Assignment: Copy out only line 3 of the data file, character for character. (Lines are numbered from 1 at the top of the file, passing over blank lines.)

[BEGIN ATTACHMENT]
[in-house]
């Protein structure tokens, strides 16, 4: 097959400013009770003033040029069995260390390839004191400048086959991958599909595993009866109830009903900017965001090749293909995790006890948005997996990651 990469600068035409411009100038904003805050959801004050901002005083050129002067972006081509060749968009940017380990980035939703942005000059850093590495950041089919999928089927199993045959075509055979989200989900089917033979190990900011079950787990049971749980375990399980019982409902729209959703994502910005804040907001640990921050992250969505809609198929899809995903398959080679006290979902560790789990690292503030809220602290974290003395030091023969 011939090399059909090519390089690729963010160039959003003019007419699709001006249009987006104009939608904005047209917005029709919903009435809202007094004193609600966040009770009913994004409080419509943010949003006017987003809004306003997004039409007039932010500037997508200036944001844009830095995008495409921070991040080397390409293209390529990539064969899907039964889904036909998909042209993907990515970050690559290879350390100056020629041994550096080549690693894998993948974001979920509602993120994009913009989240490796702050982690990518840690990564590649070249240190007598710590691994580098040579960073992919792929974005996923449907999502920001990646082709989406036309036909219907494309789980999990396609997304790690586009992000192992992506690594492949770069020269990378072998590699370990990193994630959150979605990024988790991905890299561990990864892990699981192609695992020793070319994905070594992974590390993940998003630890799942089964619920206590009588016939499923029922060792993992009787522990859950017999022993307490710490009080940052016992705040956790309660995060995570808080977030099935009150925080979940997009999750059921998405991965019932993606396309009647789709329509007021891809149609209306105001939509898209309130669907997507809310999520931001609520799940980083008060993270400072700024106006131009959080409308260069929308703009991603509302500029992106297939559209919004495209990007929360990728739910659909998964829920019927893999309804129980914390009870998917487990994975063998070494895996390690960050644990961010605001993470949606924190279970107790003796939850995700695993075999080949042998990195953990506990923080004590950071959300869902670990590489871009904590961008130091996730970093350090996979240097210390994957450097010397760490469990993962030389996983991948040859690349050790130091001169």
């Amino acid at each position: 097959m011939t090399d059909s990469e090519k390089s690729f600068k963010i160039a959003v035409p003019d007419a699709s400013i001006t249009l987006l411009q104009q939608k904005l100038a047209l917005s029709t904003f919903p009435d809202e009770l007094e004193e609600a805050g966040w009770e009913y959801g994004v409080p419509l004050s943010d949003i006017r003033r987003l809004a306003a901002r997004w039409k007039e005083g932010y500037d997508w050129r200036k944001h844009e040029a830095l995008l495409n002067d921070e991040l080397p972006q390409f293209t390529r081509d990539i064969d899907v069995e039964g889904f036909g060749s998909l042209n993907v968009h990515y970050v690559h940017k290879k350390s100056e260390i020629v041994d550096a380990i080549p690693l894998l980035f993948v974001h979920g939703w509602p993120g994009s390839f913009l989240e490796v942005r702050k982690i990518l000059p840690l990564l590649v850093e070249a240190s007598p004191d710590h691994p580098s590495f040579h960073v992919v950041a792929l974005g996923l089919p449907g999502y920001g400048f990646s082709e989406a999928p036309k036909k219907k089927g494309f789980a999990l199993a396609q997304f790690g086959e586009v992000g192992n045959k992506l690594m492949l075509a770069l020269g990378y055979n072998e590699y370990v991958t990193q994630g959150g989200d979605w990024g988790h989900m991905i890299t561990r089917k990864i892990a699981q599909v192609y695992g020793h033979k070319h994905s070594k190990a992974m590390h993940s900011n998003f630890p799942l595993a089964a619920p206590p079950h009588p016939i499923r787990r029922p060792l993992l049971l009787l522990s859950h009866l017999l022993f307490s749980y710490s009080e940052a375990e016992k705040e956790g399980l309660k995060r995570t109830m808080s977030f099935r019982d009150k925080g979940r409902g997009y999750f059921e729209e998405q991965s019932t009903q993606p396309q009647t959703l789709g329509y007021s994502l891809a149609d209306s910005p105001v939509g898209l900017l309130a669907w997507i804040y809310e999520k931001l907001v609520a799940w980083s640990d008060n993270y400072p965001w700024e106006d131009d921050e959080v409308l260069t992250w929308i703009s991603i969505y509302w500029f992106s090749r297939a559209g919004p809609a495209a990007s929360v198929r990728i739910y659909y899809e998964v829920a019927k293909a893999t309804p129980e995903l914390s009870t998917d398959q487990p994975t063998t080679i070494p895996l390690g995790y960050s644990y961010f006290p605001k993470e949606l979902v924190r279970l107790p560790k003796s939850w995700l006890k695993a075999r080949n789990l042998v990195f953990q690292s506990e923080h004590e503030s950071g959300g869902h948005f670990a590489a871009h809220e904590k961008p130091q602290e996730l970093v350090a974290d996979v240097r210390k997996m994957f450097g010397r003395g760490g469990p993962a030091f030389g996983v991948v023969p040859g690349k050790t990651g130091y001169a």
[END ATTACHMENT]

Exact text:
């Amino acid at each position: 097959m011939t090399d059909s990469e090519k390089s690729f600068k963010i160039a959003v035409p003019d007419a699709s400013i001006t249009l987006l411009q104009q939608k904005l100038a047209l917005s029709t904003f919903p009435d809202e009770l007094e004193e609600a805050g966040w009770e009913y959801g994004v409080p419509l004050s943010d949003i006017r003033r987003l809004a306003a901002r997004w039409k007039e005083g932010y500037d997508w050129r200036k944001h844009e040029a830095l995008l495409n002067d921070e991040l080397p972006q390409f293209t390529r081509d990539i064969d899907v069995e039964g889904f036909g060749s998909l042209n993907v968009h990515y970050v690559h940017k290879k350390s100056e260390i020629v041994d550096a380990i080549p690693l894998l980035f993948v974001h979920g939703w509602p993120g994009s390839f913009l989240e490796v942005r702050k982690i990518l000059p840690l990564l590649v850093e070249a240190s007598p004191d710590h691994p580098s590495f040579h960073v992919v950041a792929l974005g996923l089919p449907g999502y920001g400048f990646s082709e989406a999928p036309k036909k219907k089927g494309f789980a999990l199993a396609q997304f790690g086959e586009v992000g192992n045959k992506l690594m492949l075509a770069l020269g990378y055979n072998e590699y370990v991958t990193q994630g959150g989200d979605w990024g988790h989900m991905i890299t561990r089917k990864i892990a699981q599909v192609y695992g020793h033979k070319h994905s070594k190990a992974m590390h993940s900011n998003f630890p799942l595993a089964a619920p206590p079950h009588p016939i499923r787990r029922p060792l993992l049971l009787l522990s859950h009866l017999l022993f307490s749980y710490s009080e940052a375990e016992k705040e956790g399980l309660k995060r995570t109830m808080s977030f099935r019982d009150k925080g979940r409902g997009y999750f059921e729209e998405q991965s019932t009903q993606p396309q009647t959703l789709g329509y007021s994502l891809a149609d209306s910005p105001v939509g898209l900017l309130a669907w997507i804040y809310e999520k931001l907001v609520a799940w980083s640990d008060n993270y400072p965001w700024e106006d131009d921050e959080v409308l260069t992250w929308i703009s991603i969505y509302w500029f992106s090749r297939a559209g919004p809609a495209a990007s929360v198929r990728i739910y659909y899809e998964v829920a019927k293909a893999t309804p129980e995903l914390s009870t998917d398959q487990p994975t063998t080679i070494p895996l390690g995790y960050s644990y961010f006290p605001k993470e949606l979902v924190r279970l107790p560790k003796s939850w995700l006890k695993a075999r080949n789990l042998v990195f953990q690292s506990e923080h004590e503030s950071g959300g869902h948005f670990a590489a871009h809220e904590k961008p130091q602290e996730l970093v350090a974290d996979v240097r210390k997996m994957f450097g010397r003395g760490g469990p993962a030091f030389g996983v991948v023969p040859g690349k050790t990651g130091y001169a």